2012 Turnbull Design Competition winner Robert Lamb, AIA AICP LEED AP, offers an update on his award winning research project, “Silver Lake Reservoir.” One of the goals of this competition is to work toward turning visions into reality. This is one example.
The 2012 ALI Drylands Design Conference, March 23, 2012, was a great opportunity to showcase my work and build upon href=”http://cafsite.org/environment/turnbull-design-competition/turnbull-drylands-design-2011-2012/2012-turnbull-prize-winners/#Lamb”>my winning entry for the William Turnbull Jr. Design Competition: Drylands Design. I’m determined that my conference presentation be the beginning of the challenging but worthwhile task of making this project a reality. Over the past six months since the conference, I have reached out to grass roots constituencies, technical experts and local policymakers to build awareness and support for the project.
My first priority was to get the work that I had done in front of the community. Community activism has helped preserve and protect the Silver Lake Reservoir, and support from the community of Silver Lake will be instrumental in moving forward.
I created a website showcasing the presentation for the Drylands Conference and began talking with local blogger, Jesus Sanchez, whose blog The Eastsider is one of the most widely read blogs in Los Angeles. His thoughtful piece on the project received many favorable comments and sparked a wide-ranging discussion on the future of Silver Lake. Shortly afterward another piece was posted in Echo Park Patch, profiling the project.
Even among well-informed residents, there is no unanimity on the future use of the reservoir site. While most residents are excited by the potential for increased recreational spaces, others feel that preserving wildlife habitat and maintaining restricted access is paramount. Some see the wide-open expanses of water as the essence of what makes this area such a special space, while others think that a mixture of habitats would be more beneficial. No great site goes uncontested, and the debates over Silver Lake’s future are essential as we progress forward. My project is a response to the certainty that change is coming to the Reservoirs, and I think a healthy debate within the community is a vital part of the process.
In addition to reaching out to the community directly, I have also begun to engage the many activists who have been committed to the preservation of Silver Lake for decades. The Silver Lake Reservoir Conservancy (formerly The Committee to Save Silver Lake’s Reservoirs) has been critical in preserving the reservoirs as open bodies of water and adding public parkland and trails at its periphery. I invited the president of the organization, Craig Collins, to the Drylands Conference; and he graciously attended. Since the conference, I’ve met periodically with Craig and members of his board to explain my project and discuss future partnerships.Even among well-informed residents, there is no unanimity on the future use of the reservoir site. While most residents are excited by the potential for increased recreational spaces, others feel that preserving wildlife habitat and maintaining restricted access is paramount. Some see the wide-open expanses of water as the essence of what makes this area such a special space, while others think that a mixture of habitats would be more beneficial. No great site goes uncontested, and the debates over Silver Lake’s future are essential as we move forward. My project is a response to the certainty that change is coming to the Reservoirs, and I anticipate a lively discussion within the community.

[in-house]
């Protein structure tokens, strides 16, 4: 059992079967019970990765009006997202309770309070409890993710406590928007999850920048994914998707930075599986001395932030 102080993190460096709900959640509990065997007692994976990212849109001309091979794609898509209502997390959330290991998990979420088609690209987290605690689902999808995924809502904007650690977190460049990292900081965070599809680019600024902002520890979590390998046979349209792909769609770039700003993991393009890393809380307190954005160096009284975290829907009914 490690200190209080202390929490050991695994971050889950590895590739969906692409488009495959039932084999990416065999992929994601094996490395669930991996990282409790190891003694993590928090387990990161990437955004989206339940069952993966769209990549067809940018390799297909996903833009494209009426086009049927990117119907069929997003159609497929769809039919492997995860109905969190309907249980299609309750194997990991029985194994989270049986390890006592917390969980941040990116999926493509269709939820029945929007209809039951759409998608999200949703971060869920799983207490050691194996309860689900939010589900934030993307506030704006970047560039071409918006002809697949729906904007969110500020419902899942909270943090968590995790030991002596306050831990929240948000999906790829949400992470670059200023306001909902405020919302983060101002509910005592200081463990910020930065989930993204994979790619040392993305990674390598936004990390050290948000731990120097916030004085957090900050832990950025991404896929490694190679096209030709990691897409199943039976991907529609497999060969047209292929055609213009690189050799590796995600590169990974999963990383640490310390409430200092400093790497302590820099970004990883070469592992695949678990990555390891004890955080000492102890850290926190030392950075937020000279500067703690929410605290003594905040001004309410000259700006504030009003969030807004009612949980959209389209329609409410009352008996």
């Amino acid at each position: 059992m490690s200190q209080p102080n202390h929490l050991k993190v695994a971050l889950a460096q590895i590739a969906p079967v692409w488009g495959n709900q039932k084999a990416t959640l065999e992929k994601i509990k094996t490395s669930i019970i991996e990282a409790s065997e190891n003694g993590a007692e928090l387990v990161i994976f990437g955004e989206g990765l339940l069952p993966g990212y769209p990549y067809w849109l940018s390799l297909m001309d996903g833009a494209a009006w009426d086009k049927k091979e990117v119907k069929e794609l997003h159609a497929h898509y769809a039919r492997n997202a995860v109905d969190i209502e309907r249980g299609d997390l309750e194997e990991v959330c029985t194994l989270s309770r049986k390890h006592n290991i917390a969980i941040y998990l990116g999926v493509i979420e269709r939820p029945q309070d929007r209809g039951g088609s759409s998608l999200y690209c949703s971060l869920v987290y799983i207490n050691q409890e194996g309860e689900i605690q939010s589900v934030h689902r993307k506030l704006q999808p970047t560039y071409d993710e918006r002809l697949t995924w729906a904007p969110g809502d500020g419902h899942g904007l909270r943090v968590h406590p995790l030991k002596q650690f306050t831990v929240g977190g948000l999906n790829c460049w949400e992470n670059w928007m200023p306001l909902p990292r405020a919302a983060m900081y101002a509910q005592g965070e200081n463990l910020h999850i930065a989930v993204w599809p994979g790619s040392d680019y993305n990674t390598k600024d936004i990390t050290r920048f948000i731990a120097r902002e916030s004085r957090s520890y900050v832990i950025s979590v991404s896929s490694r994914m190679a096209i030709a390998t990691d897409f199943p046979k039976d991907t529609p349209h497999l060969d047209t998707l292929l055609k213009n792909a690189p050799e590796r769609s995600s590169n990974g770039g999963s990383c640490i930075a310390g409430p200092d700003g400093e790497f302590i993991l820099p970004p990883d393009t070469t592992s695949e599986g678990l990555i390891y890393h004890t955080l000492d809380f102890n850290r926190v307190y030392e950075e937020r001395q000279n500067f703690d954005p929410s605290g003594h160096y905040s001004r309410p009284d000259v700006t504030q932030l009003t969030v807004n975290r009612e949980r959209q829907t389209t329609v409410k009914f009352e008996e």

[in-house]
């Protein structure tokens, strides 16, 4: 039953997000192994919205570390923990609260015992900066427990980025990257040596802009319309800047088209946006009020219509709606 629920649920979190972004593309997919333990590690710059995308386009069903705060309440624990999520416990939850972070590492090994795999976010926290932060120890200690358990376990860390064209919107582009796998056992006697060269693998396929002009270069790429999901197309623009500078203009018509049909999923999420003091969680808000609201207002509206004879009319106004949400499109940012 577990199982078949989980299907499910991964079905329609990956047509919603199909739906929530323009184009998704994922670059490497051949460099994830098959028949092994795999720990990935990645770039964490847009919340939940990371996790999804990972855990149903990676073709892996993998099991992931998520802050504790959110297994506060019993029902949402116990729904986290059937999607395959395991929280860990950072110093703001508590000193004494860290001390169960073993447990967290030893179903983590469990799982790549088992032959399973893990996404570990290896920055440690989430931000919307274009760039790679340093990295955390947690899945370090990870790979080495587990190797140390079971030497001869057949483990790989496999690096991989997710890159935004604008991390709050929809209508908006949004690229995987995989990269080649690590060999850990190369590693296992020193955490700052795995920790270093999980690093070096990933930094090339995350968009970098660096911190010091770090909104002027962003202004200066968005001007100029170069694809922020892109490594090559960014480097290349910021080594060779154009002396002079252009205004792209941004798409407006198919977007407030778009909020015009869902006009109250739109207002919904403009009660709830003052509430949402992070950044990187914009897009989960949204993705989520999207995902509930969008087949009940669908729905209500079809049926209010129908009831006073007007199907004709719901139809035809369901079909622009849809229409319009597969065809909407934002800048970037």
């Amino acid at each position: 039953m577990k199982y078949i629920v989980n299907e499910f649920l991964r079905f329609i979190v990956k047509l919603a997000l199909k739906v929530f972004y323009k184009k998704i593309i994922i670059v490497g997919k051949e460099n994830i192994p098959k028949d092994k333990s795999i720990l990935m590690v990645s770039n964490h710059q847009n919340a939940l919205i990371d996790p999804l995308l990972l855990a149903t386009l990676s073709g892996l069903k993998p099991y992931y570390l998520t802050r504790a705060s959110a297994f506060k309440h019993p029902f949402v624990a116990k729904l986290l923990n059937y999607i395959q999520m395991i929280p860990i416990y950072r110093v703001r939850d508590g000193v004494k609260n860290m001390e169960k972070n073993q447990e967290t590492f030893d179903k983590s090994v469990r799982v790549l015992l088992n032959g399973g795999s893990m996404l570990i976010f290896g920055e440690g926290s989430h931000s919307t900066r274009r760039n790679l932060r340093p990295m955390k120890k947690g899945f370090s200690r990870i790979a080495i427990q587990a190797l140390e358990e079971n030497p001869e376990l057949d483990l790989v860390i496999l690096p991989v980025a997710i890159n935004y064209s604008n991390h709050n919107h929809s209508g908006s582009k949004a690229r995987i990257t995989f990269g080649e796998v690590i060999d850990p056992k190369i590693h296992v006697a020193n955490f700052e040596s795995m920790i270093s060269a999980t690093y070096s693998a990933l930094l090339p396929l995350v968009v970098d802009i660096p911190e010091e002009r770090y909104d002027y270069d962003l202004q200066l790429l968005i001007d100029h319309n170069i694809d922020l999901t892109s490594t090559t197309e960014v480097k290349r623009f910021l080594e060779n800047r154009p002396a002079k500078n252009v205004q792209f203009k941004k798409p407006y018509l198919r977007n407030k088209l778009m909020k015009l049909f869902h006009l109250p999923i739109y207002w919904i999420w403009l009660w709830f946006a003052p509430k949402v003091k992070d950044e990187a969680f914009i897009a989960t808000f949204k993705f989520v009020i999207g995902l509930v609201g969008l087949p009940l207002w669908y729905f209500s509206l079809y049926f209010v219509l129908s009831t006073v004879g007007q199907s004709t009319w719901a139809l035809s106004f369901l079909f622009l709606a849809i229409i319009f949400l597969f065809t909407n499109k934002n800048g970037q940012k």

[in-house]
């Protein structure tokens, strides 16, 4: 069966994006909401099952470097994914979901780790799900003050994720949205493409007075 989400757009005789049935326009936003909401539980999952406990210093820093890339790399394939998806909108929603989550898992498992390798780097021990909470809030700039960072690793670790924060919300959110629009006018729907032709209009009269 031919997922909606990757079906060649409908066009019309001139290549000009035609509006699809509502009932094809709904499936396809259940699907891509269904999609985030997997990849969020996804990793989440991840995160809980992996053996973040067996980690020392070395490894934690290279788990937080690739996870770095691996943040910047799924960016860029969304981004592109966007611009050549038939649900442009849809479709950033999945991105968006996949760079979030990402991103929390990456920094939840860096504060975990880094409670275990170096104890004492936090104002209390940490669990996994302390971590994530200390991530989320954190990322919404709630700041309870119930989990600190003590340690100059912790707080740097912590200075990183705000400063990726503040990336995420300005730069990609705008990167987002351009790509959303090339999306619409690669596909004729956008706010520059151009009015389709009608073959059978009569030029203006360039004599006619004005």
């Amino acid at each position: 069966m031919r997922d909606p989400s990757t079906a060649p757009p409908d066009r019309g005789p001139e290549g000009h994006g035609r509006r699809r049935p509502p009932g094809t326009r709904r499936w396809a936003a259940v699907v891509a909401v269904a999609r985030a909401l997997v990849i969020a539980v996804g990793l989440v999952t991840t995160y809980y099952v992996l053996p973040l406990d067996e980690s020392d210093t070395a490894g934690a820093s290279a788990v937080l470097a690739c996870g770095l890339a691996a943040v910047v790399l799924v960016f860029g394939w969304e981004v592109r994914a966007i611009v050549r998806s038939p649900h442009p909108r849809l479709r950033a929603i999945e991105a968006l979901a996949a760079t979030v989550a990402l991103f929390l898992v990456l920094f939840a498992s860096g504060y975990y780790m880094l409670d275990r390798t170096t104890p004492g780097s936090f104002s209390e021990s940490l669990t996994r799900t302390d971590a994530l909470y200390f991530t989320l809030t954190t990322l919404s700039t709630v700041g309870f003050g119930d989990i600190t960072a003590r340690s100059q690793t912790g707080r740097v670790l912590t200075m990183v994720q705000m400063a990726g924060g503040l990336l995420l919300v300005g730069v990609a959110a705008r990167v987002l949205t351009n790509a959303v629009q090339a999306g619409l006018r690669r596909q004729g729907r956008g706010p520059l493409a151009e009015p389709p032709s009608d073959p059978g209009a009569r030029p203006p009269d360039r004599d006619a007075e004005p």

Meanwhile I had the opportunity to show my research to the two City Council offices who preside over the Reservoir. Councilmen Tom La Bonge and Eric Garcetti have both been committed to the preservation and enhancement of the Silver Lake and Ivanhoe Reservoirs during their multiple terms on the City Council. I was delighted to receive a Certificate of Recognition, signed by both Councilmembers as well as Mayor Antonio Villaraigosa. The certificate reads as follows:
On behalf of the City of Los Angeles, I wish to offer my sincere appreciation for your inventive design for the Silver Lake and Ivanhoe Reservoirs. While many have sounded the alarm over water scarcity in the American West, your work acknowledges the challenges ahead with a clear and positive vision for the future of these treasured bodies of water and open space in the heart of Los Angeles.
In addition to government officials, I have also presented the project to representatives of government agencies and non-profits including the Trust for Public Land, the Los Angeles Department of Water and Power, Los Angeles County Department of Public Works, the Los Angeles Economic Development Council, and the Southern California Water Committee.The reaction to my Silver Lake Microshed project has been overwhelmingly positive, and I have been lucky to have the opportunity to meet with so many receptive audiences. Getting the project adequate attention is absolutely essential to the process, but now I am ready to enter a new phase of deepening the understanding of how the project will work and understanding the issues behind costs, benefits and phasing. In the coming year, I hope to better understand the existing resources within the local water system and begin a feasibility study for the project. Concurrently I am looking for ways to continue outreach to the community and build support both from the bottom up and the top down.
Robert Lamb can be reached by email at email@example.com